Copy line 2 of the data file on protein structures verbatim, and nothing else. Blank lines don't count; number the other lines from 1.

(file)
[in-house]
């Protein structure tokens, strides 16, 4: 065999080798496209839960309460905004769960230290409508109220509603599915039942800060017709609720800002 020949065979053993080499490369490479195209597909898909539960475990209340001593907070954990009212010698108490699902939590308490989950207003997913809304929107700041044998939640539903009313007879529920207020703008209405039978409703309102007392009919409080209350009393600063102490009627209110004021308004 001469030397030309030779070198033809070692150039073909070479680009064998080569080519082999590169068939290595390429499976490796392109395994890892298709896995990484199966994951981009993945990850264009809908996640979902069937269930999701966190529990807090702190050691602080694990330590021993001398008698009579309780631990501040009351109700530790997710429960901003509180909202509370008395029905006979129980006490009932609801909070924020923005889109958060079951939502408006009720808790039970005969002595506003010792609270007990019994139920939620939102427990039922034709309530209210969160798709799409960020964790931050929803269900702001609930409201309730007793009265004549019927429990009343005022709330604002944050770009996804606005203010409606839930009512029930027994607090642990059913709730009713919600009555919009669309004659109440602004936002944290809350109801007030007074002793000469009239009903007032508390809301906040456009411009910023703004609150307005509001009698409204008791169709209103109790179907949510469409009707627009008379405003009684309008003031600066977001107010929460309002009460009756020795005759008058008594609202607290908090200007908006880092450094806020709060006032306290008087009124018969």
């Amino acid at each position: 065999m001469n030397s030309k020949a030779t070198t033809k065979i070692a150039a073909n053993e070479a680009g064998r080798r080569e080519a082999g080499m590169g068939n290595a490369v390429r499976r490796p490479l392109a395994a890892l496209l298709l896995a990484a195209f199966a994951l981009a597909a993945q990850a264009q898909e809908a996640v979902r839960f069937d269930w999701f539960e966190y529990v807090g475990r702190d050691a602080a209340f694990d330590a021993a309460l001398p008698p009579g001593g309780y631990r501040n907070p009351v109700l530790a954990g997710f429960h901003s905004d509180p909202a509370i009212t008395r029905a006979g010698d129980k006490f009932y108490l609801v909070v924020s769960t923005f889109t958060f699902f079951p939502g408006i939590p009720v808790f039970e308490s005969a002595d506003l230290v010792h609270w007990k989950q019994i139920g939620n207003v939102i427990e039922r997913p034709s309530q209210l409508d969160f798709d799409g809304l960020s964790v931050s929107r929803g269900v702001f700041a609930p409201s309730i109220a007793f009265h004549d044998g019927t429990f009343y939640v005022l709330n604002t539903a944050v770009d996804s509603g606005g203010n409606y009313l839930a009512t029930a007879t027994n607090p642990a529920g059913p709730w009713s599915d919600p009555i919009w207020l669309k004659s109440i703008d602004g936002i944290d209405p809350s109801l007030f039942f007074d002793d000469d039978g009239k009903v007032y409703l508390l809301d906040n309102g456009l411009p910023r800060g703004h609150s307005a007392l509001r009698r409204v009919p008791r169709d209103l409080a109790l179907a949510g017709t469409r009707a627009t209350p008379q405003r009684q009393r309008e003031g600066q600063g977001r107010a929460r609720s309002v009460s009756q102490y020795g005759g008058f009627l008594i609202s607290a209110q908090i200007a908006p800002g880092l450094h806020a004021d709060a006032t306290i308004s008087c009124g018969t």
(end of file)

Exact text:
């Protein structure tokens, strides 16, 4: 065999080798496209839960309460905004769960230290409508109220509603599915039942800060017709609720800002 020949065979053993080499490369490479195209597909898909539960475990209340001593907070954990009212010698108490699902939590308490989950207003997913809304929107700041044998939640539903009313007879529920207020703008209405039978409703309102007392009919409080209350009393600063102490009627209110004021308004 001469030397030309030779070198033809070692150039073909070479680009064998080569080519082999590169068939290595390429499976490796392109395994890892298709896995990484199966994951981009993945990850264009809908996640979902069937269930999701966190529990807090702190050691602080694990330590021993001398008698009579309780631990501040009351109700530790997710429960901003509180909202509370008395029905006979129980006490009932609801909070924020923005889109958060079951939502408006009720808790039970005969002595506003010792609270007990019994139920939620939102427990039922034709309530209210969160798709799409960020964790931050929803269900702001609930409201309730007793009265004549019927429990009343005022709330604002944050770009996804606005203010409606839930009512029930027994607090642990059913709730009713919600009555919009669309004659109440602004936002944290809350109801007030007074002793000469009239009903007032508390809301906040456009411009910023703004609150307005509001009698409204008791169709209103109790179907949510469409009707627009008379405003009684309008003031600066977001107010929460309002009460009756020795005759008058008594609202607290908090200007908006880092450094806020709060006032306290008087009124018969």